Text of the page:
As cheerleaders of democracy, we follow the political utterances made by the two main parties on both sides of the government-Opposition fence. Of late, the UPA’s Big Brother, the Congress, has been making most of the noise — with rather convoluted consequences. If the India-US nuclear deal, such a big deal once in the government’s curriculum vitae, is now almost invisible, the matter of inflation and the untenable battering of oil companies courtesy subsidies and rising oil prices are becoming difficult to suppress in a genteel manner. Thus, the anguished statement by Prime Minister Manmohan Singh on Monday about the “subsidy” situation not being tenable “forever”. Mr Singh even stated — almost in a resigned manner — the need for a “wider political consensus to adopt more rational economic policies”.
Which makes us come to an important constituent of the “wider political consensus” — the main Opposition party, the BJP. On the same day that the Prime Minister made his appeal, BJP senior leader and prime ministerial candidate LK Advani, at his party’s national conclave, spoke about the government suffering from a “paralysis” and being unable to deal with “serious problems like rising prices”. Coming as it does with other senior BJP leaders identifying the four main issues that will probably influence voters when they go to the general elections soon — price-rise, national security, farmers’ woes and vote-bank politics — we are relieved to know that BJP President Rajnath Singh calling for a debate on ‘secularism’ was an old flash in a very old pan. The BJP has, one hopes after Mr Advani’s utterances about reaching out to “everyone”, moved on from its stale ‘internal debates’ about ‘To be Hindutva or Not To Be Hindutva’ — notwithstanding Rajnath Singh’s attempt to stand up and be counted.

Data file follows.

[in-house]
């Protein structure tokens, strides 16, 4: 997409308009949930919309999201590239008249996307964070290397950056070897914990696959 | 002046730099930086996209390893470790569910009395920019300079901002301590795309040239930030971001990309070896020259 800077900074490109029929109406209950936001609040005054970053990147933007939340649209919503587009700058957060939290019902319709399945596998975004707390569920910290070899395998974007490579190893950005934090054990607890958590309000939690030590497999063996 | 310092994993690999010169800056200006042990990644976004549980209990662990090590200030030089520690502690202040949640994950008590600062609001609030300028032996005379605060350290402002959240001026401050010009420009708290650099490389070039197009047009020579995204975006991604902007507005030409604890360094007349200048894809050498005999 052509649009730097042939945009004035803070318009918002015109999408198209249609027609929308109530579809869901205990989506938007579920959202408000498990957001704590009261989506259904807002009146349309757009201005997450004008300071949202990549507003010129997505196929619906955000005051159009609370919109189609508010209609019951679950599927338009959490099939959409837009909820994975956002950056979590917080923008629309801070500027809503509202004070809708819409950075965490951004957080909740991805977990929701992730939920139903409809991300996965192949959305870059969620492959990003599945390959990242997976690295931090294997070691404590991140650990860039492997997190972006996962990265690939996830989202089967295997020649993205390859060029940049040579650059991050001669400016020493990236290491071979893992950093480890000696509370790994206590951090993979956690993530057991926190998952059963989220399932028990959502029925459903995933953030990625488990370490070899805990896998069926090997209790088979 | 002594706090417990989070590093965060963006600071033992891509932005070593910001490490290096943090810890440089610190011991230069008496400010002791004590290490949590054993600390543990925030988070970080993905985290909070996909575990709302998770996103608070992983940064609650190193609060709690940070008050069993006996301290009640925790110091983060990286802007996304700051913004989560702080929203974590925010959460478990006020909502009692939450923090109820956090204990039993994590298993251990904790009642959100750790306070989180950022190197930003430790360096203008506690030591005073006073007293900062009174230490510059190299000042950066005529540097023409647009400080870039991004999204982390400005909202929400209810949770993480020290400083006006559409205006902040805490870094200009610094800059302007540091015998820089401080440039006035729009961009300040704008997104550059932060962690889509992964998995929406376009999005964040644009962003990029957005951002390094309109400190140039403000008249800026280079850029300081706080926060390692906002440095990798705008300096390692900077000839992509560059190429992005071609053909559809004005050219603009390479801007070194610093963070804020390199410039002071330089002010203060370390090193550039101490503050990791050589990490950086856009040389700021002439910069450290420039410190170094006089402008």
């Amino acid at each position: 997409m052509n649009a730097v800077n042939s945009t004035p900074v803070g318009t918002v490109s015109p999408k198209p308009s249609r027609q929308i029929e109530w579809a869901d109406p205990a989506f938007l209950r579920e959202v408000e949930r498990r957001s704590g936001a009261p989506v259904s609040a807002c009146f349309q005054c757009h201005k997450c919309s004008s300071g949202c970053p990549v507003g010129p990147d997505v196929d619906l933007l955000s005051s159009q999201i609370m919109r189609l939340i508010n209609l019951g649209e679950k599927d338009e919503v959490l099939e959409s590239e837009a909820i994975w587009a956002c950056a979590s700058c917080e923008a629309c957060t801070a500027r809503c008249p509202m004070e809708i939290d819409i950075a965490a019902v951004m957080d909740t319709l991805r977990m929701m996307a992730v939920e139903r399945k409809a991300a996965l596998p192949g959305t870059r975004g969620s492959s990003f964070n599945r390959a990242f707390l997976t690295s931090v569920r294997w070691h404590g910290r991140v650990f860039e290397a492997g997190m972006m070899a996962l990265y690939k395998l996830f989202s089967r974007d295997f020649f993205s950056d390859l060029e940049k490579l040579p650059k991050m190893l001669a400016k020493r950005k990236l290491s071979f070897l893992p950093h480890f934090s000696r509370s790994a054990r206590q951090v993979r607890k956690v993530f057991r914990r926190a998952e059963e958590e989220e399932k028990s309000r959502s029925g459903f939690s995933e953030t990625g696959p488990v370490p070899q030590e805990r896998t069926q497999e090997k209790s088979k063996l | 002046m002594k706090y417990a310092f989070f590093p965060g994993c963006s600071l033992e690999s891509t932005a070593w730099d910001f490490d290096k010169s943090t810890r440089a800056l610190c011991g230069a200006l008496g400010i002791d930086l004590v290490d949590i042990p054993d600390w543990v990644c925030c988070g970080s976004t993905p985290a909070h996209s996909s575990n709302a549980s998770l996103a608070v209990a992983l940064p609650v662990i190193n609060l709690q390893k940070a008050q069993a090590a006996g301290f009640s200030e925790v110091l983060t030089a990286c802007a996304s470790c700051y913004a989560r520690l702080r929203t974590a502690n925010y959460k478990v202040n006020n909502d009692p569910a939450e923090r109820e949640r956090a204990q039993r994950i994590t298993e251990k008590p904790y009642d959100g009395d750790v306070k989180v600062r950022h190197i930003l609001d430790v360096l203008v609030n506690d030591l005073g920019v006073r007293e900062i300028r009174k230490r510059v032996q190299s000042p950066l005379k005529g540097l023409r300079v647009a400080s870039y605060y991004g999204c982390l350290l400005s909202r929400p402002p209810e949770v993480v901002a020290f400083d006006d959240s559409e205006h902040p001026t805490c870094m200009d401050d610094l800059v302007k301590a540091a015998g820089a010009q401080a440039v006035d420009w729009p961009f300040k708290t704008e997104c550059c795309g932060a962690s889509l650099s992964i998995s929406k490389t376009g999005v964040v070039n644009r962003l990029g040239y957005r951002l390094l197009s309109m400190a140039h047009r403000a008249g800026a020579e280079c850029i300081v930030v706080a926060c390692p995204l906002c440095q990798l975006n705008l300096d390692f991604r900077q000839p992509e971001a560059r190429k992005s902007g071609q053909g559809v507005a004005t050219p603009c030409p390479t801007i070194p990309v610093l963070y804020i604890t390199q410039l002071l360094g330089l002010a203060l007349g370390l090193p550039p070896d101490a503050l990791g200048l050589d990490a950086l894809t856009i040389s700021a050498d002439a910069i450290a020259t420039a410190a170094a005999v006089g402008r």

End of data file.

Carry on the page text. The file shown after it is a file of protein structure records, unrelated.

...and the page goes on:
All that is very well coming from the main Opposition party. But what do the worthies — injected with an earlier missing pluck after the Assembly victory in Karnataka — have to offer in terms of a BJP policy to ‘save’ the nation? Party workers gathered during the two-day BJP conclave may not have felt the need to know it, but the nation would really like to know what the Shadow Prime Minister has in mind in terms of a Shadow Policy. It is one thing to rail against a government for fumbling at the rails from the cover of Opposition benches; it’s quite another to come up with Plan B — or Plan BJP, if you will — to ensure that if Mr Advani does become PM, he is not as frustrated as Prime Minister Singh.